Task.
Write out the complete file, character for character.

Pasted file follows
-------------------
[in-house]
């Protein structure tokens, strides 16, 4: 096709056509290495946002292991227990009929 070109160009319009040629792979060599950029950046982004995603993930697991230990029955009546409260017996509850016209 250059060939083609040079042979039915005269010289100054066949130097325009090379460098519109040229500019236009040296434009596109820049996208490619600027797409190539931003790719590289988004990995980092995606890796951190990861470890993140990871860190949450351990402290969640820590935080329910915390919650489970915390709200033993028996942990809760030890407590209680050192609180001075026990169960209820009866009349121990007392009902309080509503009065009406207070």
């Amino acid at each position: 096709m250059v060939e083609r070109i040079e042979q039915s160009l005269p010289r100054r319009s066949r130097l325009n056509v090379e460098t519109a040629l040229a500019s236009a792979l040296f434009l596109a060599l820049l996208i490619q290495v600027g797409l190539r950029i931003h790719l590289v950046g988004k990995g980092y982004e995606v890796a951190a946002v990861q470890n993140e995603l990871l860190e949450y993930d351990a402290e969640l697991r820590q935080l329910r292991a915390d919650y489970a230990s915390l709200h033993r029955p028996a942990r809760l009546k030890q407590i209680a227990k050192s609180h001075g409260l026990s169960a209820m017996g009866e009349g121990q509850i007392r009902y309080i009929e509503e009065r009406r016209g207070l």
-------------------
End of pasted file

[in-house]
């Protein structure tokens, strides 16, 4: 096709056509290495946002292991227990009929 070109160009319009040629792979060599950029950046982004995603993930697991230990029955009546409260017996509850016209 250059060939083609040079042979039915005269010289100054066949130097325009090379460098519109040229500019236009040296434009596109820049996208490619600027797409190539931003790719590289988004990995980092995606890796951190990861470890993140990871860190949450351990402290969640820590935080329910915390919650489970915390709200033993028996942990809760030890407590209680050192609180001075026990169960209820009866009349121990007392009902309080509503009065009406207070």
């Amino acid at each position: 096709m250059v060939e083609r070109i040079e042979q039915s160009l005269p010289r100054r319009s066949r130097l325009n056509v090379e460098t519109a040629l040229a500019s236009a792979l040296f434009l596109a060599l820049l996208i490619q290495v600027g797409l190539r950029i931003h790719l590289v950046g988004k990995g980092y982004e995606v890796a951190a946002v990861q470890n993140e995603l990871l860190e949450y993930d351990a402290e969640l697991r820590q935080l329910r292991a915390d919650y489970a230990s915390l709200h033993r029955p028996a942990r809760l009546k030890q407590i209680a227990k050192s609180h001075g409260l026990s169960a209820m017996g009866e009349g121990q509850i007392r009902y309080i009929e509503e009065r009406r016209g207070l």